Monday, November 30, 2015

Beer for philosophers...

Sadly the Belgian brewery no longer produces this particular brand of beer.

Orwell on Symbols of Democracy...

"That rifle on the wall of the labourer's cottage or working man's flat is the symbol of democracy." ~ George Orwell

Sunday, November 29, 2015

Landmark decision...

Difference between the right word and the almost right word...

"You were given the choice between war and dishonor.  You chose dishonor, and you will have war." ~ Churchill to Chamberlain after Munich, 1938

"The difference between the right word and the almost right word is the difference between lightning and the lightning bug." ~ Mark Twain

Saturday, November 28, 2015

The Pilgrims and Property Rights: How our ancestors got fat & happy

Soul Machine: The Invention of the Modern Mind by George Makari

Excerpt from George Makari's, "Soul Machine: The Invention of the Modern Mind"
After his triumphant return to London, John Locke’s theory of the mind gradually spread, as did his views on the processes of thought, consciousness, delusion, and the capacity of reason to control man’s passions. Along with Francis Bacon and Isaac Newton, Locke became synonymous with the progressive advances of English culture.
Throughout Western Europe, Locke’s thought moved quickly throughout literary and philosophical circles, where its political implications were not missed. A swarm of French refugees, often trained in Protestant seminaries to reject divine right and employ private conscience, embraced Locke’s model of consciousness with its justification of inner difference. The French Huguenot exile Pierre Coste became Locke’s interpreter and French translator, and through Coste’s efforts the Essayspread throughout the continent.
Locke’s theories of the mind would become part of the curricula of universities, often finding a home among those who taught and studied logic. It also would be enshrined in those warehouses of learning, the Enlightenment dictionary and encyclopedia. In his seminal Historical and Critical Dictionary, the exiled Huguenot Pierre Bayle traced a line of thought from Thomas Willis’s animal soul to Locke’s thinking matter to an anonymous freethinker who considered humans to be no different than brutes. The 1747 Biographia britannica lavished seventeen pages of small type on the “celebrated” philosopher’s life and thought. Denis Diderot and Jean d’Alembert in their great Encyclopedia included a lengthy section on Locke, as did Johann Zedler’s German Universal-Lexicon. And in his famed Dictionary, Samuel Johnson turned to Locke’s authority 138 times. Johnson’s definition of madness as a disorderly jumble of ideas neatly followed Locke’s.
As this naturalized notion of the mind began to spread, some sought to push aside the paradoxes of God-given thinking matter and map out a fully natural model. In 1729, Ephraim Chambers’s Cyclopaedia defined psychology as “a Discourse Concerning the Soul” which was not a part of theology, but anthropology. In 1740, the Scotsman George Turnbull announced that he would study the human mind precisely as he studied the human body. When the Encyclopaedia Britannica emerged from Edinburgh, though it defined the mind as akin to spirit, the opposite of matter, it also allowed that the mind was now explored in the science of logic and morals, naturalistic inquiries that owed much to Locke.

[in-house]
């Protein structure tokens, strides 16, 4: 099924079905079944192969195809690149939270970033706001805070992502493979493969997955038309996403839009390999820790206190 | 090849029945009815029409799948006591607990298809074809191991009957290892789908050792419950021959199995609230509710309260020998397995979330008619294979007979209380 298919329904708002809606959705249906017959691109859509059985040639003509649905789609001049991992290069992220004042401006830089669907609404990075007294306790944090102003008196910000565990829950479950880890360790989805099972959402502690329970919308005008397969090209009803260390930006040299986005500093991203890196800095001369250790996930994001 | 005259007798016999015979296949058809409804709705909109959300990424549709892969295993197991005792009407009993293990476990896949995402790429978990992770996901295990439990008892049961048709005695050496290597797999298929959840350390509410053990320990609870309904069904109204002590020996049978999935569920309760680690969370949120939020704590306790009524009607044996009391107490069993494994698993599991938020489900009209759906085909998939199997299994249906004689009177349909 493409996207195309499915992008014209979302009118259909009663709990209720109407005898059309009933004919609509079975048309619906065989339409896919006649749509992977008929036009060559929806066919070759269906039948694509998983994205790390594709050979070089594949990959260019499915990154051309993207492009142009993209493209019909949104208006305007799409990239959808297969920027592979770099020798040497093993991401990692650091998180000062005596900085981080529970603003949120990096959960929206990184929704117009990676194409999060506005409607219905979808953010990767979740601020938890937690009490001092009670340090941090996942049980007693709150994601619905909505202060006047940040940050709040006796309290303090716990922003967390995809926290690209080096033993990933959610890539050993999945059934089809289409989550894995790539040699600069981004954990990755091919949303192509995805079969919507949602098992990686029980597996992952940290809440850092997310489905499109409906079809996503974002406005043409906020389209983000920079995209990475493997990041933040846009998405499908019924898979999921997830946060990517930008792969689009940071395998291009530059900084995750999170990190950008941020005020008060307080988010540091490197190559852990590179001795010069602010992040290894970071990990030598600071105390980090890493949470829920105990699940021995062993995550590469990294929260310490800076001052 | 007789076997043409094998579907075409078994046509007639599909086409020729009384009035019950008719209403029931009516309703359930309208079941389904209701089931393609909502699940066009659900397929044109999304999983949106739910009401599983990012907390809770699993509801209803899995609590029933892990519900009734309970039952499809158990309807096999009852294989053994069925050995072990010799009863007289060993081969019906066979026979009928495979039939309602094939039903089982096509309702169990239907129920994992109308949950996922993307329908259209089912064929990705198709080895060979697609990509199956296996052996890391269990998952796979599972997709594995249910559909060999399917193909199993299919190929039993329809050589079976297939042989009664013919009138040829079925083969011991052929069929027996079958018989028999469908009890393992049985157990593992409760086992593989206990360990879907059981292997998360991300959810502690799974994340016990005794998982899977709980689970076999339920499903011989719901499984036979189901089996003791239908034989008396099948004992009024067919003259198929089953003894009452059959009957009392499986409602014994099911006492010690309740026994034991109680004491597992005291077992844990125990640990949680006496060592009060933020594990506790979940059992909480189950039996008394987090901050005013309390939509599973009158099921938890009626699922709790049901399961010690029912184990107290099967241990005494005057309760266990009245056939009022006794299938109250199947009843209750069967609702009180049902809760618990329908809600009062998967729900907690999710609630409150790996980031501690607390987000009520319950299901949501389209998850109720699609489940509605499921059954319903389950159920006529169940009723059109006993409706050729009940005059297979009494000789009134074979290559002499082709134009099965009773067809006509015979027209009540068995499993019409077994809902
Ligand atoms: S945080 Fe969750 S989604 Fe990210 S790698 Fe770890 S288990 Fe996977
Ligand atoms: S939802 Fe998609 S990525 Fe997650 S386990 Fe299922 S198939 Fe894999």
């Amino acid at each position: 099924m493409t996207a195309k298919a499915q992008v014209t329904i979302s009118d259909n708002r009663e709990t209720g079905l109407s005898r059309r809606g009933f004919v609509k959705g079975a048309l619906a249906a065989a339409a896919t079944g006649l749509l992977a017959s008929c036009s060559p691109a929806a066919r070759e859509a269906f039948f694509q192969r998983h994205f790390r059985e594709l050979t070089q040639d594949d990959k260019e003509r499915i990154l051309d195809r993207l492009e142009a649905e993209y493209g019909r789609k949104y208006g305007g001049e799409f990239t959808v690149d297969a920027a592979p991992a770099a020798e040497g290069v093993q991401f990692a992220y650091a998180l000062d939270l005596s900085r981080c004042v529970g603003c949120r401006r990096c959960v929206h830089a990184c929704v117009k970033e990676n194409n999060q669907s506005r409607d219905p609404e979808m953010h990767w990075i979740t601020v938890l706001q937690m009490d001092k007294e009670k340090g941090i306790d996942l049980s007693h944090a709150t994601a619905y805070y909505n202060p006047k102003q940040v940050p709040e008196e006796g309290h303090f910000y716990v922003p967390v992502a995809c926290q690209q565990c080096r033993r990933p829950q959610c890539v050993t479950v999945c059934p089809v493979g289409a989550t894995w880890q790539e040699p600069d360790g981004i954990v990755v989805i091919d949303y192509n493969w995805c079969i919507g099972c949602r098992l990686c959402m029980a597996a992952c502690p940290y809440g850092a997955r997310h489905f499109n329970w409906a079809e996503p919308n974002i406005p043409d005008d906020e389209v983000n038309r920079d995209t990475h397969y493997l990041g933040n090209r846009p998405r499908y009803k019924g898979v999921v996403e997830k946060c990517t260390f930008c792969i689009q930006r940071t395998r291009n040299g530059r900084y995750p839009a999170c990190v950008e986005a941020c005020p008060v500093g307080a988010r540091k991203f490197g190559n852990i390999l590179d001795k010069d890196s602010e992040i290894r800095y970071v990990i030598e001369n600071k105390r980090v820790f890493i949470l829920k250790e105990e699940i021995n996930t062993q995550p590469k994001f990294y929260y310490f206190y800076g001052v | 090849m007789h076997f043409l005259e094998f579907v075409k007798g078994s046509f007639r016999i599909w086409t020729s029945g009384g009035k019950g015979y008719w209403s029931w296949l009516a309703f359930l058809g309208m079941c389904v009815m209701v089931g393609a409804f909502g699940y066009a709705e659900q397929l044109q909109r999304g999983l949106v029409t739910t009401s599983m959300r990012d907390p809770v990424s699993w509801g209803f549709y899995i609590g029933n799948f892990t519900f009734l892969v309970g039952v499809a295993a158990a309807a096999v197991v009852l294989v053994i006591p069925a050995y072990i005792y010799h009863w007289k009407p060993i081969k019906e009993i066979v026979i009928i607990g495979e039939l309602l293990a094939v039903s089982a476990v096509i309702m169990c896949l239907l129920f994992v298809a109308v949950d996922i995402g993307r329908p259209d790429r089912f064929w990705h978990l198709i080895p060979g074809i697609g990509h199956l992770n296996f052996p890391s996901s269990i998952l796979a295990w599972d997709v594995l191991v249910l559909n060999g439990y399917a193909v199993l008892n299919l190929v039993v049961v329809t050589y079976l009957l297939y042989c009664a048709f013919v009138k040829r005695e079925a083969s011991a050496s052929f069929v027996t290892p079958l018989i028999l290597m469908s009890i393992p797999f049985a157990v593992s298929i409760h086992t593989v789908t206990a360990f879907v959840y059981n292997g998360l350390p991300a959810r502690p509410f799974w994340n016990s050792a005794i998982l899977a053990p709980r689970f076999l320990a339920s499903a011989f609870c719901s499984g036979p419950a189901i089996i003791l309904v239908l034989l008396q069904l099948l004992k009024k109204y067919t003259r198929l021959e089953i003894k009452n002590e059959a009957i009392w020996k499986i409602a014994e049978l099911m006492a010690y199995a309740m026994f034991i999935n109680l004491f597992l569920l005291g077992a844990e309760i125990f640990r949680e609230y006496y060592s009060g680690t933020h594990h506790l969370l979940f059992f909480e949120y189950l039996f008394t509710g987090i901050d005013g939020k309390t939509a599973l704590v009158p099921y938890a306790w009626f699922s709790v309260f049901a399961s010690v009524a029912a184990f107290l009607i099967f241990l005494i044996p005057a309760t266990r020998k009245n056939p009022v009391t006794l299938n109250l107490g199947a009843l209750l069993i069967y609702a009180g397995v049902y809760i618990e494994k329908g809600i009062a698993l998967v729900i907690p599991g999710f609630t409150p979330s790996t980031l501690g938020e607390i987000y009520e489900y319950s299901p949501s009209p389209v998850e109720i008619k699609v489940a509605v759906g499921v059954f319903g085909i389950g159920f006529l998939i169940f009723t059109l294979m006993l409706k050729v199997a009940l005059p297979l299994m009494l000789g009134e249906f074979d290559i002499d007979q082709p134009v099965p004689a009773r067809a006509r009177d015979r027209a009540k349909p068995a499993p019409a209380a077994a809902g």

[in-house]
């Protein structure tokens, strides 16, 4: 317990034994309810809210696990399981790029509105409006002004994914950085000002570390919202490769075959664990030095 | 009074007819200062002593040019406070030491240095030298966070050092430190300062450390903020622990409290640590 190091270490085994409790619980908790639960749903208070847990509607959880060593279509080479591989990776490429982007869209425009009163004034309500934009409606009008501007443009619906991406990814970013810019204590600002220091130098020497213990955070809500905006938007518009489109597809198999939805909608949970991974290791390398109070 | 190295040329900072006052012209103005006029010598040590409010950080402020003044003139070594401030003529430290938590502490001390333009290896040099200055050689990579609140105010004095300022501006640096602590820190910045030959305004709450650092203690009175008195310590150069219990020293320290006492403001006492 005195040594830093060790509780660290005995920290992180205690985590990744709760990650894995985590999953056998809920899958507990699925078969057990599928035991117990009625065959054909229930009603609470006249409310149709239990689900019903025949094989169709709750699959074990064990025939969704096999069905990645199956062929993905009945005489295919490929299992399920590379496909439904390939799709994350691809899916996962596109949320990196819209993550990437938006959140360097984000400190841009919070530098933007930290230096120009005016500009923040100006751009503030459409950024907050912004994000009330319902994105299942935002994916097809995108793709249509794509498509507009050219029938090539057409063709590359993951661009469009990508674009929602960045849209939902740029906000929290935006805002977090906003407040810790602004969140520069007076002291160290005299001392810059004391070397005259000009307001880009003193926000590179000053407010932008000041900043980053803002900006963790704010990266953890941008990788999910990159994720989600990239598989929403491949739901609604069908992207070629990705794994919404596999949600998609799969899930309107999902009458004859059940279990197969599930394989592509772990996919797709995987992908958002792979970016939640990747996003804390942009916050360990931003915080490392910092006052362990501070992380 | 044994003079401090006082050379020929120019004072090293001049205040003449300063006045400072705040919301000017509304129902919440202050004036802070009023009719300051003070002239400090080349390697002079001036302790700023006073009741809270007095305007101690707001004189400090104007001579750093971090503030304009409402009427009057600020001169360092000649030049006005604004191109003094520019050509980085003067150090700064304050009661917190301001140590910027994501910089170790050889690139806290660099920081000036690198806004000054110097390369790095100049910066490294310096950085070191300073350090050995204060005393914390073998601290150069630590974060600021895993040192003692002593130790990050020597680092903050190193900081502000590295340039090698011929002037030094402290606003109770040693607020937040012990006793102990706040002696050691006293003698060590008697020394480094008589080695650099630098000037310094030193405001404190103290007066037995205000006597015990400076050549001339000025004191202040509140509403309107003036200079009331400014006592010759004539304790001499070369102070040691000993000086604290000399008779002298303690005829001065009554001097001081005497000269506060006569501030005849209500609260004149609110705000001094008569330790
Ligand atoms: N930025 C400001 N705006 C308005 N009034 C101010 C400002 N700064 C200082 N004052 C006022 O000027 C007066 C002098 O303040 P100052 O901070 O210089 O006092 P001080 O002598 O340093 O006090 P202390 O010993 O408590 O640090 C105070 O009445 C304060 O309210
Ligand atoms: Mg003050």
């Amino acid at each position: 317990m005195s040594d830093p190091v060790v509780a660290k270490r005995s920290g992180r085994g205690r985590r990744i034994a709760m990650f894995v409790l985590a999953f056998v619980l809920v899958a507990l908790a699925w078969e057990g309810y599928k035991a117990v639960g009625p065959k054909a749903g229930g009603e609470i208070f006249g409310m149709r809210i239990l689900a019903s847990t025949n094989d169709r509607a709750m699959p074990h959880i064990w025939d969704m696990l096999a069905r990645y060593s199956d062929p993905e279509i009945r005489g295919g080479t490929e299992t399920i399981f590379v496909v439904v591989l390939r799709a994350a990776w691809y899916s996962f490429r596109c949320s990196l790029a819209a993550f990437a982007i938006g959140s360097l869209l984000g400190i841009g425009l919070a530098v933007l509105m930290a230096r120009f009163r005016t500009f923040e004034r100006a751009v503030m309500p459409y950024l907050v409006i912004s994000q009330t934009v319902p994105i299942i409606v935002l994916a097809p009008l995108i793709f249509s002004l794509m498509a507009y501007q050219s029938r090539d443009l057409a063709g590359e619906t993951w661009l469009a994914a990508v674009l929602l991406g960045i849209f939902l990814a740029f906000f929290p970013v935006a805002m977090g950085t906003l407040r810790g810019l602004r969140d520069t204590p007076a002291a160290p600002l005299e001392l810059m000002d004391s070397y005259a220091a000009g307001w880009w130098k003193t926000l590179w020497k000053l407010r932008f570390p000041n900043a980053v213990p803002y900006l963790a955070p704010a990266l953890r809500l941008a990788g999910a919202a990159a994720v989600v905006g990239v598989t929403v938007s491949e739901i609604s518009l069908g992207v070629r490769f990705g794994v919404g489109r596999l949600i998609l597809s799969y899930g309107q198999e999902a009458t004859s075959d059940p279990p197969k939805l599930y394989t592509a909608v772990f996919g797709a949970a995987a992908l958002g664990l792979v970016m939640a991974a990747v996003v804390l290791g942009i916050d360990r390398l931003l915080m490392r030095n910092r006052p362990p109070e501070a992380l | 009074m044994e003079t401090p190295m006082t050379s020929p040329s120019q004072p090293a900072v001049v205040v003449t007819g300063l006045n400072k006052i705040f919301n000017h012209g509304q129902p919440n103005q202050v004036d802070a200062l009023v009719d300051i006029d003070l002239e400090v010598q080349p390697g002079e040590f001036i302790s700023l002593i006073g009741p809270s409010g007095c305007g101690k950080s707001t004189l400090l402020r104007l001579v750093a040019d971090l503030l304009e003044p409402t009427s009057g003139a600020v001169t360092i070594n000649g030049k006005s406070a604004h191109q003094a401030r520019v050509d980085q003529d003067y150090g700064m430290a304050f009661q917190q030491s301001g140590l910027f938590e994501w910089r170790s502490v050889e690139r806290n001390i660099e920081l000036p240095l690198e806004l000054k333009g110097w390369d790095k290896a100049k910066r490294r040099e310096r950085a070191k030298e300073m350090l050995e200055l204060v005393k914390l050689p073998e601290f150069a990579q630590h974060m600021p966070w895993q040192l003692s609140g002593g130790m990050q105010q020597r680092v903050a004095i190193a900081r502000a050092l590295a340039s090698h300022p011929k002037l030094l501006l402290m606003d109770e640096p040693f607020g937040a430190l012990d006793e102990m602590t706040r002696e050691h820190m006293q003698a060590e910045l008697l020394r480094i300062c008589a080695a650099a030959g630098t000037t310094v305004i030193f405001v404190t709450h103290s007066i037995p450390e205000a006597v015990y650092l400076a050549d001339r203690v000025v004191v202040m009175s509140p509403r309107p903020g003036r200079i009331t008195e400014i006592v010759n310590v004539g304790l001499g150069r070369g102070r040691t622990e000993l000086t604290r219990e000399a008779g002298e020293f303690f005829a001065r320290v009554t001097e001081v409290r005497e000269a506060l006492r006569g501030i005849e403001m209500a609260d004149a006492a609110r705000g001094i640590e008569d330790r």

Tuesday, November 24, 2015

Charlie Brown and Existentialism

Vanity Fair has published an article on Peanuts and Existentialism.

It is not an accident that Eichmann was a Kantian ~ Ayn Rand

"If a man believes that the good is intrinsic in certain actions, he will not hesitate to force others to perform them. If he believes that the human benefit or injury caused by such actions is of no significance, he will regard a sea of blood as of no significance. If he believes that the beneficiaries of such actions are irrelevant (or interchangeable), he will regard wholesale slaughter as his moral duty in the service of a “higher” good. It is the intrinsic theory of values that produces a Robespierre, a Lenin, a Stalin, or a Hitler. It is not an accident that Eichmann was a Kantian." ~ Ayn Rand (Capitalism: The Unknown Ideal)

Sunday, November 22, 2015

Economy is idealism in its most practical form...

"I favor the policy of economy, not because I wish to save money, but because I wish to save people. The men and women of this country who toil are the ones who bear the cost of the Government. Every dollar that we carelessly waste means that their life will be so much the more meager. Every dollar that we prudently save means that their life will be so much the more abundant. Economy is idealism in its most practical form.” ~ Calvin Coolidge (Inaugural Address, 1925)

Saturday, November 21, 2015

It's One Word..

Jefferson on Newspapers

"The man who reads nothing at all is better educated than the man who reads nothing but newspapers." 

Wednesday, November 18, 2015

Ian Fleming's James Bond is Anti-communist